Camping At Mike Roess Gold Head State Park

I live in South Florida, and I forget how diverse this narrow peninsula really is.  Just a few hundred miles North (300 to be exact), near the border with Georgia, we found the Gold Head Branch State Park and fell in love.

The scenery is nothing like what you get in Miami.  Forget ocean and mangroves and welcome oak, Spanish moss, and lakes.  In fact, one town we passed was called Interlacken since there are so many smaller lakes around there.  Though I must say, it is a far cry from it’s Swiss namesake. We drove all through the South last summer, and this area had more of a feeling of Dixie than anything I am used to towards the south of the state.  I guess, the further North you go in Florida, the further into the South you are!

view of park gold head state park

From Florida State Parks:

One of Florida´s first state parks, Mike Roess Gold Head Branch State Park was developed on a 2,000-acre site by the Civilian Conservation Corps (CCC) during the 1930s. The extraordinary craftsmanship of the CCC is still evident today. Located on rolling sandhills in an area known as the central ridge of Florida, a deep ravine with springs issuing from its sides bisects the area and forms Gold Head Branch. Marshes, lakes and scrub provide a habitat for a wide variety of wildlife.

Visitors to the park can enjoy hiking and wildlife viewing along the park´s nature trails and a 5.44-mile stretch of the Florida National Scenic Trail. For aquatic recreation, visitors can swim or fish in the lake, or spend a lazy afternoon canoeing. A large picnic area, with tables and grills,pavilions, and a playground are available for visitors to enjoy. Nestled under the trees are 3 full-facility campgrounds. Primitive campsites for small or large groups are available as are fully equipped lakefront vacation cabins, some of which were built by the CCC.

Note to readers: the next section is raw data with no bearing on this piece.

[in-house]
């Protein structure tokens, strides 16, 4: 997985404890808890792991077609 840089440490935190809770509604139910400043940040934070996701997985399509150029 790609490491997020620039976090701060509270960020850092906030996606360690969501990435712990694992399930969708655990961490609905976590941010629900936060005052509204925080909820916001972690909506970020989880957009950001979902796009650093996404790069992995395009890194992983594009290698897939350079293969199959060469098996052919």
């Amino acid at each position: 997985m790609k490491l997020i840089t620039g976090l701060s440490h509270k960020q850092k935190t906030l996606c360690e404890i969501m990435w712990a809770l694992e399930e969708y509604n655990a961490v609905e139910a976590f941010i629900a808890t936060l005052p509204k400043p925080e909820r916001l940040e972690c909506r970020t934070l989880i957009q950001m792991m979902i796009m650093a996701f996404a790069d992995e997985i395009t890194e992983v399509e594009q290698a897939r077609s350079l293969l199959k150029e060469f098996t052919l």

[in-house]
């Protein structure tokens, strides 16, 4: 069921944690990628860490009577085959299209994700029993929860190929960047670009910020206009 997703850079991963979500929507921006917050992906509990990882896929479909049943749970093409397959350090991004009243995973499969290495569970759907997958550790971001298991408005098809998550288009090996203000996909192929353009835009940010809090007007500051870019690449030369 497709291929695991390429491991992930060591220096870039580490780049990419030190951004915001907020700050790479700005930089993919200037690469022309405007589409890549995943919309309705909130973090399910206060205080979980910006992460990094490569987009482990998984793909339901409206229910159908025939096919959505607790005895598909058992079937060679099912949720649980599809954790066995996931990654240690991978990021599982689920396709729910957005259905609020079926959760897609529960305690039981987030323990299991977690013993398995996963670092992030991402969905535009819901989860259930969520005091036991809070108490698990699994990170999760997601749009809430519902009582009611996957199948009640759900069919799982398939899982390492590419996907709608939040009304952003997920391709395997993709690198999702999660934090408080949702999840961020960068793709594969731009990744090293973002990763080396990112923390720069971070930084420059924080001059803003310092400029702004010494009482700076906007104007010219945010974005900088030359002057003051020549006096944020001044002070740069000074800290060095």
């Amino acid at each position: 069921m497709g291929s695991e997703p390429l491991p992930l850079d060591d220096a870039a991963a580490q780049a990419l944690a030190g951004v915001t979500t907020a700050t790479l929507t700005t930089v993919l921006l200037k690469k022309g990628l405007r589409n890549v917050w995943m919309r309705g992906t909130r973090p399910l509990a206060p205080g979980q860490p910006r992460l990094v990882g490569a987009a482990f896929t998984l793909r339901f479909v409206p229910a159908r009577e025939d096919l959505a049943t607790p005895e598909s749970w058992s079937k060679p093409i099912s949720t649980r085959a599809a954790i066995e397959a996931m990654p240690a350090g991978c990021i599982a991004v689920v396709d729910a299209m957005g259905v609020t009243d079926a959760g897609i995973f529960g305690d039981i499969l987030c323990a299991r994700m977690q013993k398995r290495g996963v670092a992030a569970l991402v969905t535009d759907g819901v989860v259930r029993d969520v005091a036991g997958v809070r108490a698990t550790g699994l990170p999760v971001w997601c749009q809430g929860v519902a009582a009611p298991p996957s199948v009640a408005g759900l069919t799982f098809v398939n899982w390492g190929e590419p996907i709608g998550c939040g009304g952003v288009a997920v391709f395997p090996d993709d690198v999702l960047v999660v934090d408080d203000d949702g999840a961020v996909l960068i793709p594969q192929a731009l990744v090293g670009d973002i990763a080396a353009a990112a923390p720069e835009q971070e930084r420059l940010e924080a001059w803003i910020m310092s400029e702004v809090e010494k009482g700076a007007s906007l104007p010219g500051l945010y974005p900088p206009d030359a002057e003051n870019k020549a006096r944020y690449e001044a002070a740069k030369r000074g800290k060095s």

Here’s our take on Gold Head

There are 74 campsites in 3 loops. The sites are large.  Very large. Ample space for all our stuff and then some.  Ours, site 28, also had water and an electricity hook-up.  The floor is mostly sand, not the soft type like a beach, but sand none the less.  I am not a sand person.  In fact, I love the ocean but I hate the beach because I’m a sand magnet.  Though impossible to keep some sand out of the tent, there was plenty of dirt and leaves to make the sand somewhat compact and not annoying.  We did see many ant hills though, so if you are not careful and plop your tent on top of one … well, you will be one unhappy camper.  But in general, we had no problems putting up the tent and ended our three night stay with no ant bites.

This is about half of the site. They are so nice and big.

This is about half of the site. They are so nice and big.

We went in mid march during the boys’ Spring Break expecting a crowd. We didn’t find any.  In fact, the second night there were only about three tents in the loop and felt a bit desolate – a little spooky for a city girl like myself.  The other nights were busier though but since the sites are so large, no one was a bother.  The campsite in front of ours was never occupied and the boys claimed it as “Camp Joy.” They went there to play catch, dodgeball, football or hang out while Joe and I chilled by the fire.

The bathrooms were clean with hot water.  A definite plus for me.

Unlike Anastasia State Park, there are no major cities next to Gold Head.  The town of Keystone Heights is about six miles away and has a supermarket as well as a few restaurants.  Twenty two(ish) miles away is Gainesville, and the University of Florida. We went to UF on a day trip and took advantage of their free Museum of Natural History learning more about the trees and marshes we were seeing at Gold Head.

A side trip to UF was worth it